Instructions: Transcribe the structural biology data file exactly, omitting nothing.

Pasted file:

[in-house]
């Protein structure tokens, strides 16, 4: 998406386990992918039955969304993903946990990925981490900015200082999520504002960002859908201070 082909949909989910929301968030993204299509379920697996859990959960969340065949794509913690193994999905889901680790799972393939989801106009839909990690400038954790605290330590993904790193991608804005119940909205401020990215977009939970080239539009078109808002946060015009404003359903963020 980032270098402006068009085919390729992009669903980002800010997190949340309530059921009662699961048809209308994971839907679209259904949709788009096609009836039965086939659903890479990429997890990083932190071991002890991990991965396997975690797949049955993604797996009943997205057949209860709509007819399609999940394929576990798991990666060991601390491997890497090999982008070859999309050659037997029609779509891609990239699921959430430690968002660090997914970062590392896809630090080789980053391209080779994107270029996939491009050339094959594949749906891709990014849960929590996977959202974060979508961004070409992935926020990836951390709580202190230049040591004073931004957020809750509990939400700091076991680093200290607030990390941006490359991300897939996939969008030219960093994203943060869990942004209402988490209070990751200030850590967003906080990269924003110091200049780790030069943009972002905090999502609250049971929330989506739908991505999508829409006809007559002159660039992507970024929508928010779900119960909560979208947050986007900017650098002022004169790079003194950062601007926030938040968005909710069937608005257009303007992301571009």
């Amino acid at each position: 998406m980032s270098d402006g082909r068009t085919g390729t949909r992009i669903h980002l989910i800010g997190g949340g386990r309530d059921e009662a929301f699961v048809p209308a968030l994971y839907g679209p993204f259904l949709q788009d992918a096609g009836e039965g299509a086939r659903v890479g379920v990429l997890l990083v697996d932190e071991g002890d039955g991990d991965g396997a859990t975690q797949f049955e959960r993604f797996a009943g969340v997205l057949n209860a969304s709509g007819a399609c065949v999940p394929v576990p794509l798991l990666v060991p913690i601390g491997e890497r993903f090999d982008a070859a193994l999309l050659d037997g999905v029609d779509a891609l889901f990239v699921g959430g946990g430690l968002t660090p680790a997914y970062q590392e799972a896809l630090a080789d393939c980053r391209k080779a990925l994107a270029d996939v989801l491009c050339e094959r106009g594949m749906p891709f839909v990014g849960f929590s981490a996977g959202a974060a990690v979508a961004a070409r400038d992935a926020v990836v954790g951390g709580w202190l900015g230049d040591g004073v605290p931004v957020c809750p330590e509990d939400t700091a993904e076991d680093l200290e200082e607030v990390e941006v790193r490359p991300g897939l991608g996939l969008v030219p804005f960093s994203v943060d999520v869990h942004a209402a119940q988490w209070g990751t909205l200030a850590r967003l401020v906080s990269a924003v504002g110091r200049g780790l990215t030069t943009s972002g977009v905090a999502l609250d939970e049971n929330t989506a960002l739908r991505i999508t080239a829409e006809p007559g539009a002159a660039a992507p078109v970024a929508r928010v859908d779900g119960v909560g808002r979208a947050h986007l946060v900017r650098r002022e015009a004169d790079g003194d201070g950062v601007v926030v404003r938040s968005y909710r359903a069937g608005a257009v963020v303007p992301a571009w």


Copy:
[in-house]
């Protein structure tokens, strides 16, 4: 998406386990992918039955969304993903946990990925981490900015200082999520504002960002859908201070 082909949909989910929301968030993204299509379920697996859990959960969340065949794509913690193994999905889901680790799972393939989801106009839909990690400038954790605290330590993904790193991608804005119940909205401020990215977009939970080239539009078109808002946060015009404003359903963020 980032270098402006068009085919390729992009669903980002800010997190949340309530059921009662699961048809209308994971839907679209259904949709788009096609009836039965086939659903890479990429997890990083932190071991002890991990991965396997975690797949049955993604797996009943997205057949209860709509007819399609999940394929576990798991990666060991601390491997890497090999982008070859999309050659037997029609779509891609990239699921959430430690968002660090997914970062590392896809630090080789980053391209080779994107270029996939491009050339094959594949749906891709990014849960929590996977959202974060979508961004070409992935926020990836951390709580202190230049040591004073931004957020809750509990939400700091076991680093200290607030990390941006490359991300897939996939969008030219960093994203943060869990942004209402988490209070990751200030850590967003906080990269924003110091200049780790030069943009972002905090999502609250049971929330989506739908991505999508829409006809007559002159660039992507970024929508928010779900119960909560979208947050986007900017650098002022004169790079003194950062601007926030938040968005909710069937608005257009303007992301571009």
């Amino acid at each position: 998406m980032s270098d402006g082909r068009t085919g390729t949909r992009i669903h980002l989910i800010g997190g949340g386990r309530d059921e009662a929301f699961v048809p209308a968030l994971y839907g679209p993204f259904l949709q788009d992918a096609g009836e039965g299509a086939r659903v890479g379920v990429l997890l990083v697996d932190e071991g002890d039955g991990d991965g396997a859990t975690q797949f049955e959960r993604f797996a009943g969340v997205l057949n209860a969304s709509g007819a399609c065949v999940p394929v576990p794509l798991l990666v060991p913690i601390g491997e890497r993903f090999d982008a070859a193994l999309l050659d037997g999905v029609d779509a891609l889901f990239v699921g959430g946990g430690l968002t660090p680790a997914y970062q590392e799972a896809l630090a080789d393939c980053r391209k080779a990925l994107a270029d996939v989801l491009c050339e094959r106009g594949m749906p891709f839909v990014g849960f929590s981490a996977g959202a974060a990690v979508a961004a070409r400038d992935a926020v990836v954790g951390g709580w202190l900015g230049d040591g004073v605290p931004v957020c809750p330590e509990d939400t700091a993904e076991d680093l200290e200082e607030v990390e941006v790193r490359p991300g897939l991608g996939l969008v030219p804005f960093s994203v943060d999520v869990h942004a209402a119940q988490w209070g990751t909205l200030a850590r967003l401020v906080s990269a924003v504002g110091r200049g780790l990215t030069t943009s972002g977009v905090a999502l609250d939970e049971n929330t989506a960002l739908r991505i999508t080239a829409e006809p007559g539009a002159a660039a992507p078109v970024a929508r928010v859908d779900g119960v909560g808002r979208a947050h986007l946060v900017r650098r002022e015009a004169d790079g003194d201070g950062v601007v926030v404003r938040s968005y909710r359903a069937g608005a257009v963020v303007p992301a571009w």